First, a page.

I’ve heard other people say this, but it is amazing, that cats are the only animals to have realised that if you make yourselves appealing to humans, you don’t have to do anything else. The only other animals that have done that, like dogs, were trained by us. Other animals haven’t realised it at all and basically fear us. But whatever it was, 10,000 years ago, cats understood that just hanging out with humans and appealing to them in one way or another would get them fed. It’s such an extraordinary colonization by cats of human beings.

GB Do you believe you’ll meet dead pets at the rainbow bridge or anything like that?

DB I’m of the opinion that my atheism is confirmed by the fact that as far as I’m aware, no religion allows for animals to be in any type of Heaven which makes me absolutely convinced there is no God. Because there can’t be a heaven without animals. I literally think, okay, so it’s meant to be this place where everything’s bliss and fantastic. But there’s no cats. So how does that all work? 

GB I think kids are a little bit more sociopathic when it comes to pets. And then when you get older, you’re so aware that there’s just nothing like the purity of this love.

DB It’s also to do with innocence. When you cry as an adult, at the end of Toy Story Three, because Andy gives up his toys, a child doesn’t understand that. They don’t worry about the death of innocence. There’s a sort of beauty which is just purely aesthetic, which I think is summed up for me by Ron, although, you know, in any day, it can be any given cat. And then there’s a kind of deeper thing which has to do with one’s strange relationship with animals. I’m moving towards veganism, which is quite difficult, because I like the taste of meat. But in general, I feel my thinking more and more is that we have created this absolutely terrible myth that animals are not empathetic. It’s so clear that animals have got empathy and sentience and care about other beings, all the rest of it. For me, that’s been most evident in the range of personalities I’ve looked after. My cats have all been unbelievably different and interesting and unusual. I think of them as people basically.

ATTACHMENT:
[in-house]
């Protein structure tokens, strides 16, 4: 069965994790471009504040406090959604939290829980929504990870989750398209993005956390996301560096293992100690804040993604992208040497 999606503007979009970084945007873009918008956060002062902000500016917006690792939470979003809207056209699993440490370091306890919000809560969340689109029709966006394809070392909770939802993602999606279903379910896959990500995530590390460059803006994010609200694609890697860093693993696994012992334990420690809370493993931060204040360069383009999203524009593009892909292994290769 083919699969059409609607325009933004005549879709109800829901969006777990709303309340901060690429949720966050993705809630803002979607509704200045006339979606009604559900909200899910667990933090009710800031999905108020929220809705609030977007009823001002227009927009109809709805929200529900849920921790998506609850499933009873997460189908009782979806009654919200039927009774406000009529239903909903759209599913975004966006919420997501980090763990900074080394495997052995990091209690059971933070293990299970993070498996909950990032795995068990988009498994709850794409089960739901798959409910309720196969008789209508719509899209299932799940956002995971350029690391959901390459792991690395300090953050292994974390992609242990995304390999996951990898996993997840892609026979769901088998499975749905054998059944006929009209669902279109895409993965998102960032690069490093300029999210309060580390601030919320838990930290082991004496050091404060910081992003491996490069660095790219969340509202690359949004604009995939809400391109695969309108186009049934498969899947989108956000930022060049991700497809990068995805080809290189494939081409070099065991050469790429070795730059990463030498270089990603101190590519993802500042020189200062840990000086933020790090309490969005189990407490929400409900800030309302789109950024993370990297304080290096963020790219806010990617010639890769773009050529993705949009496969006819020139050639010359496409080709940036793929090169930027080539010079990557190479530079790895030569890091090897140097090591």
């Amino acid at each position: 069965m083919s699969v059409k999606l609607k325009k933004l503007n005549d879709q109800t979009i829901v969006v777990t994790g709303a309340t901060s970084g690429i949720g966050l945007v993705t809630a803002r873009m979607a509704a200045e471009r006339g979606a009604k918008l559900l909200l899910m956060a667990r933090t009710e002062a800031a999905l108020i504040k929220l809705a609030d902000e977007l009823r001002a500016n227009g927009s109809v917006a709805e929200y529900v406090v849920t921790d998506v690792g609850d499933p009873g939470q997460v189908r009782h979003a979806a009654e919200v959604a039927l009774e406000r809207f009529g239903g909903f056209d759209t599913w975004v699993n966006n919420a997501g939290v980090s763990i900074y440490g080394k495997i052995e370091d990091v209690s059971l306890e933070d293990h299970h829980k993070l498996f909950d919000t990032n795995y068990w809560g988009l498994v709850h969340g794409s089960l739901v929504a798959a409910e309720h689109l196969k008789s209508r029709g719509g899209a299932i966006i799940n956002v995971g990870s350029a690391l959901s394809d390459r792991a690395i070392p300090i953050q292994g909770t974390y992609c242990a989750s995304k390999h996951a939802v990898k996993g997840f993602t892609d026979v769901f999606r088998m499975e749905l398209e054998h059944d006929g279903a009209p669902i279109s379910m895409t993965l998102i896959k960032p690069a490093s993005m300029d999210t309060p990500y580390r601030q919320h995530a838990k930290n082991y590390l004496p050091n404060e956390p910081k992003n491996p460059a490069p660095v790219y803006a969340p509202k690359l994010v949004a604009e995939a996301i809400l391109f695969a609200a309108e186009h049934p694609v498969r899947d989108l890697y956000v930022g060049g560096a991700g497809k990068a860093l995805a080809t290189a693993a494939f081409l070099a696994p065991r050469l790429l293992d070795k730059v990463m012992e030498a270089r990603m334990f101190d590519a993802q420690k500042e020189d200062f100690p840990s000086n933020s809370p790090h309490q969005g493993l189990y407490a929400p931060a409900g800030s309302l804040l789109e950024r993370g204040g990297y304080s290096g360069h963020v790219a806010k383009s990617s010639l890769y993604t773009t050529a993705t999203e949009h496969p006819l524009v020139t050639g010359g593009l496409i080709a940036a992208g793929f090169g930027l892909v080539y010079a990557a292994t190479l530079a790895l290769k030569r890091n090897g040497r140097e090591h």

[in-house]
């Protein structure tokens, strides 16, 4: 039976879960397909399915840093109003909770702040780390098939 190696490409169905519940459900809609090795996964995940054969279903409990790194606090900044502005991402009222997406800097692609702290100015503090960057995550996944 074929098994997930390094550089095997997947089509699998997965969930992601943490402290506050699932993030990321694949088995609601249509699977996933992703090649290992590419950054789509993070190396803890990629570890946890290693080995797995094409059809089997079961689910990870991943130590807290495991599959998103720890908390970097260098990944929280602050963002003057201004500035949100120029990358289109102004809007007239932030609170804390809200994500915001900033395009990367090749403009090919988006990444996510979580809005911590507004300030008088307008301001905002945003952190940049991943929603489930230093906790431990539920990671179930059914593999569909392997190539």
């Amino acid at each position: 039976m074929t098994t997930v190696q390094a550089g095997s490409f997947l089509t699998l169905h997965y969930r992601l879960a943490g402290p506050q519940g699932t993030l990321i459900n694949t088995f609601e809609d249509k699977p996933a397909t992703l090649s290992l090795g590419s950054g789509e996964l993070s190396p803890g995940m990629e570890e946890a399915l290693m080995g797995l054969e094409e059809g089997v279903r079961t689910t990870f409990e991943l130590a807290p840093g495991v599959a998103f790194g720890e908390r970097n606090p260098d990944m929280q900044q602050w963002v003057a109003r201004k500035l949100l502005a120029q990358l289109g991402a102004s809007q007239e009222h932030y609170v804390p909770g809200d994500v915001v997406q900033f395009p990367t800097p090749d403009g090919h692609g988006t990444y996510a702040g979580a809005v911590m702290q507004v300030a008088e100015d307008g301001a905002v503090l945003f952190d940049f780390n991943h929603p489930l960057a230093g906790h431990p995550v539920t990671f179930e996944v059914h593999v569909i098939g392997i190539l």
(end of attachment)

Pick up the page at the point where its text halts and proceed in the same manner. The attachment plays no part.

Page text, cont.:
Once we were renting a house in Cornwall, and we took our cats, which we do quite often. Ron is really hard to get in a cat box. It’s literally like trying to get a lion into it. Yeah. Despite the fact that he’s terribly timid and frightened when if you try and wrestle him into anything, he won’t go. And so he got away from me and up into the attic of this house, and then just wouldn’t come out. We had to get someone to open up the skirting board. We enlisted a bloke from the village to come help us and Ron ran right past him, knocked him over. And then went into the insulation in the roof. I was really sweating and cross with him. But the minute I found him, my heart has melted straight away, because his face is so winning.

GB Do you think cats can experience beauty?

DB That’s a good question. None of my cats apart from Pip respond to music. So, it’s a very specific thing, but my wife singing Only You by Yazoo makes Pip come from wherever she is and come over all kittenish, which is sort of hilarious because she’s pretty overweight, and she turns over and gets all cute. My son and I tried to do that with some Mozart. We played some soprano singing and .it had a bit of effect, but not not as much. I’ve got a recording of my wife singing Only You to make PIP come to me because Pip doesn’t really like me that much. I don’t know if that’s beauty, because it’s a nice rendition of the song, but there’s some kind of aesthetic appreciation there.

GB What makes something worthy of the word beauty to you? 

DB Well, I can’t answer that as easily, because I think there’s simple beauty and there’s complex beauty. So simple beauty is purely aesthetic. You look at something and you love what it looks like. I really love what that sunset looks like. But let’s stick with the face and the beauty of cats. It’s very deep seated and the coordinates of that particular face, the eyes, nose, mouth is unbearably touching to you. But I don’t think that’s complex, I think that’s just something to do with the way that we are programmed to like certain symmetry or angles. Then there’s a much more complex beauty, which has to do with the relationship you have with whatever the object of beauty is: the backstory, the history, whether there’s pain as well as glee and bliss involved – as there often is. I find beauty often in complexity. For example, when I’m moved by words, which are what I’m moved by most, it’s often when the words are pointing towards some great complexity in life. Middlemarch for example. Lots of Middlemarch is George Eliot just saying things about life that are unbelievably complex and true. I mean, as I say, I’m not sure a cat’s face quite does that, but it does it in a way, when you realise that there’s a whole history and narrative behind why you might respond to a cat, not just that they look nice.